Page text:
3B.2 The Bivariate Sensitivity of Persistent Anomalies to Environmental Temperature and Baroclinicity

Monday, 13 January 2020: 2:15 PM
154 (Boston Convention and Exhibition Center)
Gregory Tierney, North Carolina State Univ., Raleigh, NC; and R. Miller, W. A. Robinson, and G. M. Lackmann

Given their frequent association with blocking activity, persistent anomalies (PAs) in geopotential height play a crucial role in defining the midlatitude wave guide. However, their effects are most felt by society when blocking patterns result in high-impact weather – extreme temperature or precipitation events on the order of several days to weeks, such as heat waves, droughts, and flooding. With a large spatial scale and long temporal scale, PAs both exert significant influence on the surrounding environment and are significantly influenced by it. As this environment continues changing with climate change, untangling these influences to understand how PA activity may change in the future becomes an increasingly more complex question. Until now, most work on PA-environmental interaction has focused on the overall impact of climate change on PAs, rather than isolating the separate effects of changes in specific climate variables.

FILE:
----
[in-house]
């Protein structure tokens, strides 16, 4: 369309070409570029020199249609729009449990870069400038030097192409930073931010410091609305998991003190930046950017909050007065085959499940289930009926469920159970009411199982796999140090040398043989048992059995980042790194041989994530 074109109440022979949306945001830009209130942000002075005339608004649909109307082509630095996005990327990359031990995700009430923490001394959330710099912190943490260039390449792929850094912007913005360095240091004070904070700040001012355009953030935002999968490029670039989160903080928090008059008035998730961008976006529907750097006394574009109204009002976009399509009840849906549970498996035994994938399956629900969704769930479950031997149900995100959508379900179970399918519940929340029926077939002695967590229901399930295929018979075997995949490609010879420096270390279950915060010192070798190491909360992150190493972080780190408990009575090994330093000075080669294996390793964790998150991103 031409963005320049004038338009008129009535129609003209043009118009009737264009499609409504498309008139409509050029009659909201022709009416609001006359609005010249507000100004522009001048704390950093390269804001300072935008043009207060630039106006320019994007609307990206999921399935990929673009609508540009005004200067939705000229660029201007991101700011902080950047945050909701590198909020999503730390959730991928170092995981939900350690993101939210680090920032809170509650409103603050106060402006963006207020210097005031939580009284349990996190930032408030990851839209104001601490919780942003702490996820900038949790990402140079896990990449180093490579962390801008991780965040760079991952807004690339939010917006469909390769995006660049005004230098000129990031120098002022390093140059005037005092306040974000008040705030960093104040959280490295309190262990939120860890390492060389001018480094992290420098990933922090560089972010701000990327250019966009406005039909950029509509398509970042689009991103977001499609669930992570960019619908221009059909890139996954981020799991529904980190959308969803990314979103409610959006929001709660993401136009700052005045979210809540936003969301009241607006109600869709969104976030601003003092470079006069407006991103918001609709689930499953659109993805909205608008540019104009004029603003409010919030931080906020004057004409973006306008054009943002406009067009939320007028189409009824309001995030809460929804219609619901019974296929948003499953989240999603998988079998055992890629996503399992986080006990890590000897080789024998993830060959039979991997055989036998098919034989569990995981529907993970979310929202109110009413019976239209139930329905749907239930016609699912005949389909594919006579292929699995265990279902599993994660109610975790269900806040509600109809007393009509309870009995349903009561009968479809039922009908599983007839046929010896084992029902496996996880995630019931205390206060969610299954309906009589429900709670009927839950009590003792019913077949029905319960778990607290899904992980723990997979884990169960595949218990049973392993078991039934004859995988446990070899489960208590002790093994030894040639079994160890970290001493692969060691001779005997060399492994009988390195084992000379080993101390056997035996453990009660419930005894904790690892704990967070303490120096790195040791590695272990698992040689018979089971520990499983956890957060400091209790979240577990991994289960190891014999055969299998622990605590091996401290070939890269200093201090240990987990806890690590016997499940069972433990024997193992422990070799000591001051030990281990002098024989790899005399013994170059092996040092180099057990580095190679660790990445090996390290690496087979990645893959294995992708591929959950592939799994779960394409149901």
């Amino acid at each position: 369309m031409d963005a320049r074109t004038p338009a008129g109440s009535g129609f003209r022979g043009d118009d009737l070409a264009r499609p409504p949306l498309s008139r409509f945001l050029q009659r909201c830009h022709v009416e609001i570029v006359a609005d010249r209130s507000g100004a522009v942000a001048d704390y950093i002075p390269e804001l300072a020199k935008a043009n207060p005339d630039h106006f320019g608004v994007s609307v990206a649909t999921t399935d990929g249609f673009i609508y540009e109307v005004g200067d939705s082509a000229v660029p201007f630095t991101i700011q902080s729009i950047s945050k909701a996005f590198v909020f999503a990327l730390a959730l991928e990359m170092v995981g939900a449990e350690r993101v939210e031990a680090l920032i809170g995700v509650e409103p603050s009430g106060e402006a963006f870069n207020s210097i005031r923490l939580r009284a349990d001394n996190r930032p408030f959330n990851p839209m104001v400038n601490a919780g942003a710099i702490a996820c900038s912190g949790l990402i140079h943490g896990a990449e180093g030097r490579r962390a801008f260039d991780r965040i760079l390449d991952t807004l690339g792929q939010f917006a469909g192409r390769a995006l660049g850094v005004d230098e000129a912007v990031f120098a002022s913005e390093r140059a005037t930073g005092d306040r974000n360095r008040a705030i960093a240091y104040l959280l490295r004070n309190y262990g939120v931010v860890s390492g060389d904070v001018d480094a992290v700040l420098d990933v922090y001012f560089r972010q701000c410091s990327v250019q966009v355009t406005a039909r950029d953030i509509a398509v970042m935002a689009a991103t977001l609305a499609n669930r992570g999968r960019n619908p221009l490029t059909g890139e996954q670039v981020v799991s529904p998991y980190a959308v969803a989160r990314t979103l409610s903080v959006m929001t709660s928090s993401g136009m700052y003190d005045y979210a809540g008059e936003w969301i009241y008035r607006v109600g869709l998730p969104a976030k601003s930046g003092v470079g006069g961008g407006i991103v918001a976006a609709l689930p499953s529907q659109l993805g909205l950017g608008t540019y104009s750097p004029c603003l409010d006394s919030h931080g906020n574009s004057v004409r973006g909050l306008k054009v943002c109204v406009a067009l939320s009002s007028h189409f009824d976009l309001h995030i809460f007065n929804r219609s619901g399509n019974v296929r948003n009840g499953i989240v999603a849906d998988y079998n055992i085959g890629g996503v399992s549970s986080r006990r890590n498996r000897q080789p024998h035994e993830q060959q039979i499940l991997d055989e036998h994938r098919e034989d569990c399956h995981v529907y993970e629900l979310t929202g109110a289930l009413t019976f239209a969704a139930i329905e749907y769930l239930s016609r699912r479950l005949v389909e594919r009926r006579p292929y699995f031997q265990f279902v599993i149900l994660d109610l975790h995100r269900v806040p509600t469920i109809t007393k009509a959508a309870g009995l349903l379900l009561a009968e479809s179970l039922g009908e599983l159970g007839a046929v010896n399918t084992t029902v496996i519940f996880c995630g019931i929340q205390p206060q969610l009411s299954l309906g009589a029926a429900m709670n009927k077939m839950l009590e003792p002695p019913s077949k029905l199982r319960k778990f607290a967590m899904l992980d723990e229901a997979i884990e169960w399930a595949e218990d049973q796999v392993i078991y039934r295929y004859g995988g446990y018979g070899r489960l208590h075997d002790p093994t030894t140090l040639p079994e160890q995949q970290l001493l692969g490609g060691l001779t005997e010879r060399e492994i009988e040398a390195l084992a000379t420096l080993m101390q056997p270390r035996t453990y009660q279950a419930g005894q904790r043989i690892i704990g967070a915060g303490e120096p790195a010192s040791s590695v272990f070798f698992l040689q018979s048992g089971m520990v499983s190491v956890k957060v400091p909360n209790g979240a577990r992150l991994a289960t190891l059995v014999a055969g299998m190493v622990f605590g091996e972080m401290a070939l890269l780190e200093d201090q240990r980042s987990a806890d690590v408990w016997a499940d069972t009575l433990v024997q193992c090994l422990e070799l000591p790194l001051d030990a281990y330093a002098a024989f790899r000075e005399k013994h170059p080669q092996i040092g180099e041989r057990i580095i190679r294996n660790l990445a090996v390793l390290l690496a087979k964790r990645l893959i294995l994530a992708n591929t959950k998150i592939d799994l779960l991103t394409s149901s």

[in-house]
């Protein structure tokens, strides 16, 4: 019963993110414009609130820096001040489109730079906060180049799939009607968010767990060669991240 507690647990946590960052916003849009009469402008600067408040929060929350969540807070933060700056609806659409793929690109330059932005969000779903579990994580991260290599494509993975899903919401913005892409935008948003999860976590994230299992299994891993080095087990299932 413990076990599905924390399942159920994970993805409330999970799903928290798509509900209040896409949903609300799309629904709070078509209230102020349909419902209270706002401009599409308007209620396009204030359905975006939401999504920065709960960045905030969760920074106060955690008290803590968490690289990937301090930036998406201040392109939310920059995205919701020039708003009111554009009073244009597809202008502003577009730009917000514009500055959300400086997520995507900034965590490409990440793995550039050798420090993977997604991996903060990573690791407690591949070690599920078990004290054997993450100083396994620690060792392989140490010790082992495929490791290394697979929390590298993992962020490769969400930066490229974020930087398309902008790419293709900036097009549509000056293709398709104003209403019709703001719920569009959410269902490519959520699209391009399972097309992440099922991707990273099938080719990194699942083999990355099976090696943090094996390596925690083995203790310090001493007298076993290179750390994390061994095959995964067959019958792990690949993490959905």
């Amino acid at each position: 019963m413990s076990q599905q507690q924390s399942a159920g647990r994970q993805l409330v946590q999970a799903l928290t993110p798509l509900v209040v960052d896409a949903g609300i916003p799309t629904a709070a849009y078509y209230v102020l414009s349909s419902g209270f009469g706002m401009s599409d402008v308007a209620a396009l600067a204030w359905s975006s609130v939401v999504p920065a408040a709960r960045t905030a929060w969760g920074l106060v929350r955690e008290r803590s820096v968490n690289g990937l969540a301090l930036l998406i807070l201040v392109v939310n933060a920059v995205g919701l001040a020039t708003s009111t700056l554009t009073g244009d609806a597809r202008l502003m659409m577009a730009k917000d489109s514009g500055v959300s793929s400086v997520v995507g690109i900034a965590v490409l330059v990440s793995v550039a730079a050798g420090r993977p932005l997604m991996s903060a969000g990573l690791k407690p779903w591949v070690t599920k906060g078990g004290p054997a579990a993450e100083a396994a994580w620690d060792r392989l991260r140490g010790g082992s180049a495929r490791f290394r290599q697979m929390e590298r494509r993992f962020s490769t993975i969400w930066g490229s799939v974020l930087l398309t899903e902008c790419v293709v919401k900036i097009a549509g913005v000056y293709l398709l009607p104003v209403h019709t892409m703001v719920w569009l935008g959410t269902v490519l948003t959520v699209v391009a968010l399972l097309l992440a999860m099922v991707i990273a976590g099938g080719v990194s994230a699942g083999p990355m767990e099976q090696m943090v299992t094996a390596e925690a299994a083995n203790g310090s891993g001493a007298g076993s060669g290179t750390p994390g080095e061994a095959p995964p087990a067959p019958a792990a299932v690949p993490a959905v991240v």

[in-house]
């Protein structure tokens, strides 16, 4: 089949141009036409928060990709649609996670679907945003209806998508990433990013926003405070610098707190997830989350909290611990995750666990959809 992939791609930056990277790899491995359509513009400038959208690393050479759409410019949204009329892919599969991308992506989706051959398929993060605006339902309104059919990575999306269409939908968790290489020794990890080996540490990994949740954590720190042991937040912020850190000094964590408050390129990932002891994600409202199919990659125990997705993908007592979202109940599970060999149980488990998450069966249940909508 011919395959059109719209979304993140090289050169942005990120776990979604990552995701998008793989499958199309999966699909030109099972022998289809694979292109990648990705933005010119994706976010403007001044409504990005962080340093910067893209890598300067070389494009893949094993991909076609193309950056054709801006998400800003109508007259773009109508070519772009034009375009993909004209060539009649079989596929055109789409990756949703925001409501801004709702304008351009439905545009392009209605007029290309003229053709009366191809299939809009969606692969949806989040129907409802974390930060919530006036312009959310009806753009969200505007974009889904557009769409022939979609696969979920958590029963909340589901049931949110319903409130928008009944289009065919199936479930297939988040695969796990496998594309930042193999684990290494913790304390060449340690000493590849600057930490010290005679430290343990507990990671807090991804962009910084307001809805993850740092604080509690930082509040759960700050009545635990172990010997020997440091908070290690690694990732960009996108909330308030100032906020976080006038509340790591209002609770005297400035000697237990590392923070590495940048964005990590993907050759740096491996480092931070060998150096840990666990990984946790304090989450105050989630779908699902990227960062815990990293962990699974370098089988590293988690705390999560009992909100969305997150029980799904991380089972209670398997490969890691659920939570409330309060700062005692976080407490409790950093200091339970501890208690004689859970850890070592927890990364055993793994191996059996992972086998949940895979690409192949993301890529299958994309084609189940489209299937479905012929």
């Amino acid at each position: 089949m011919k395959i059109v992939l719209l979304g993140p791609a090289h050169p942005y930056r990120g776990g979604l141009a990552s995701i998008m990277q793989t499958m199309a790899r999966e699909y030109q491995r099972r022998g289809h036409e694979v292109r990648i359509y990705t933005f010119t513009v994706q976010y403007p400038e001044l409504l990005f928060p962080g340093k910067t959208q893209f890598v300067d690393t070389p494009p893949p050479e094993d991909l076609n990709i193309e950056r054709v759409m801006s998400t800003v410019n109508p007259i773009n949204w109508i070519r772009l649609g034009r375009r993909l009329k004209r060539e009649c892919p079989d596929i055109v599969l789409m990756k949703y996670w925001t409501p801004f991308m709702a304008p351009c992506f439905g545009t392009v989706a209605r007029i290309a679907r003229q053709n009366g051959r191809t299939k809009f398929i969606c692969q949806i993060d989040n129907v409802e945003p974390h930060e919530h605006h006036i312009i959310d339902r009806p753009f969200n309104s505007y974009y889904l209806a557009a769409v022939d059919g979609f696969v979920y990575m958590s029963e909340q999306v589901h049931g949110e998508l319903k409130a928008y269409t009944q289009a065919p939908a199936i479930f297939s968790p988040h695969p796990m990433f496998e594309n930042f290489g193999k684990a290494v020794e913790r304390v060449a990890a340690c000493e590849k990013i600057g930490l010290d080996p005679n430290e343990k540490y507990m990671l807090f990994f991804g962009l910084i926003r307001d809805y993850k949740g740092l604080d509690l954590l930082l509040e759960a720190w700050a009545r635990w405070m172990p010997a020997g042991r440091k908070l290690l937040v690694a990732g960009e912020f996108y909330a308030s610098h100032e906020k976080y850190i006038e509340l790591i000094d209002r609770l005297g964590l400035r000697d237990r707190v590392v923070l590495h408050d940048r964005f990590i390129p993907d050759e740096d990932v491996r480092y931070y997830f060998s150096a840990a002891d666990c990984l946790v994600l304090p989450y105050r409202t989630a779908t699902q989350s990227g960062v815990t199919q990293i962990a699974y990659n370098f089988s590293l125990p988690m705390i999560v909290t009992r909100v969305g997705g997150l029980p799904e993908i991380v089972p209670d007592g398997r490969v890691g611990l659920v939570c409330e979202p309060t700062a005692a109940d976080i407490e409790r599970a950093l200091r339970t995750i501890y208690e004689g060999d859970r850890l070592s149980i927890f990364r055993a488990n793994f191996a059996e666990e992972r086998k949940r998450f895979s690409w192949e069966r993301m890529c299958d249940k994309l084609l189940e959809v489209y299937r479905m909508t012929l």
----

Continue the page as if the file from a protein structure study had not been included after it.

We present a process-based, bivariate examination of PA sensitivity to environmental temperature/moisture and baroclinicity using the Weather Research and Forecasting model in an idealized channel configuration, isolating environmental variables that mirror increasing global temperatures and Arctic amplification. This approach reveals potential interactions between the two variables of interest, and more directly addresses situations in which the existing literature describes competing influences on PAs. Indeed, this is the case with Arctic amplification, wherein a weaker jet stream results in slower propagation speeds (increasing PA activity) and less baroclinic activity (decreasing PA activity by reducing atmospheric variance) – leaving the overall theoretical result unclear. Turning to idealized modeling for more clarity, we first characterize the mean flow in our simulations, before analyzing the sensitivity response of PA frequency, strength, and duration. Using a PA identification algorithm with a constant height anomaly threshold we find that an increase in temperature results in stronger PAs. Finally, we compare the isolated and combined responses of PAs to both temperature and baroclinicity, thus learning more about the underlying dynamics of how climate change may influence PA activity.

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